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Thread: Runtime optimization

  1. #11
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    Re: Runtime optimization

    Quote Originally Posted by slavik View Post
    you say that run-time optimizations are better ... better than what exactly?
    than static compile-time optimization, obviously?

    At runtime, you have **all** information from compile, **and additionally** runtime info from profiling. Did you bothered to read the link I provided? It is not something I discovered or even work on: I read about it and found it interesting, that's all. If I was smart enough to implement it, I would not be wasting time here in PT forum

    > Why is it that academia places such a hard emphasis on "computers are fast, memory is cheap"?

    Actually, it is not academia but pragmatic programmers who have deadlines I am surprised what thesis themes of grad students are mentioned at the CompSci mailing list: Less than one a year even sounds interesting and relevant

    > computers are not fast, and memory is not cheap when you have someone reading a stream one character at a time and appending it to a string in a language where strings are immutable

    then don't use string what you need to reallocate but a buffer. get some classes in data structures If input stream is slow, you have plenty of time to process and reallocate between characters.

    (talk all you want about GC, it still needs processor time to run and has to effective stop everything else so that the memory is only changed by itself(the GC)).
    Not if you use reference counting for GC. CPU is fast enough that there is plenty of time to do lots of things between disk reads, trust me.

  2. #12
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    Re: Runtime optimization

    Quote Originally Posted by dribeas View Post
    Give me a (select your preferred interpreted language) program able to distribute 500 CORBA data elements (6D vectors: 6 doubles, including serialization and deserialization) data elements at a 50Hz rate.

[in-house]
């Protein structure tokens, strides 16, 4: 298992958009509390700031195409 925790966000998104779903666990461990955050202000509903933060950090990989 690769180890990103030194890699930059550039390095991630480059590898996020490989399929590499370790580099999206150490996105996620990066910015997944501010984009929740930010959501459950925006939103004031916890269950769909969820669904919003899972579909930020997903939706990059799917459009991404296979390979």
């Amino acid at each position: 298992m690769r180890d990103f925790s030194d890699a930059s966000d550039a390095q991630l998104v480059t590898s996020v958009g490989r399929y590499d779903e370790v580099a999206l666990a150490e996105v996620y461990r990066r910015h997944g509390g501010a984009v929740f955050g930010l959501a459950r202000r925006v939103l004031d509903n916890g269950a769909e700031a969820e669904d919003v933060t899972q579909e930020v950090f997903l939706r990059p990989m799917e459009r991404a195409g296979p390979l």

Of course if task is CPU-bound, C wins. But most tasks are not: communication with external world is usually way too slow (web) that there is plenty of time to optimize.

    > you don't hold the only truth. The real truth I know is this: language wars are useless.

    So why you waste your time?

    I never said that I hold the only truth. But from my personal experience, I have different productivity in different languages, so at least for me, it does matter.

    Notice that for real calculus python uses C coded libraries... does that sound a ring? The real optimization is time-to-market, where interpreted languages are really better than C/C++ but just don't try to fool people with a silver bullet, if (whatever your language is) were the silver bullet, then you would not need to fight this stupid flame wars.
    It's funny how you use my own sounbites as arguments, distorted to the point I have to disagree

    "time to market" is argument against "speed kiddies" who consider C or C++ the only language worthy to solve any problem, "because code would run faster". Yes, some libraries are in C for speed - but many are not, and are fast enough. Also, Python started as niche hobby language, and developers did not had the resources to spend for runtime optimization, like Sun for Java or MSFT for .NET DLR. Only now, when Python become popular, are there resources to focus on runtime optimization, especially when the code to do it can be done not in C, but in substantially more productive Python (PyPy project).

    Language flamewars are stupid for people who do not accept that there **are** differences between languages. As CptPicard said so eloquently, HHL have more silver in their bullets

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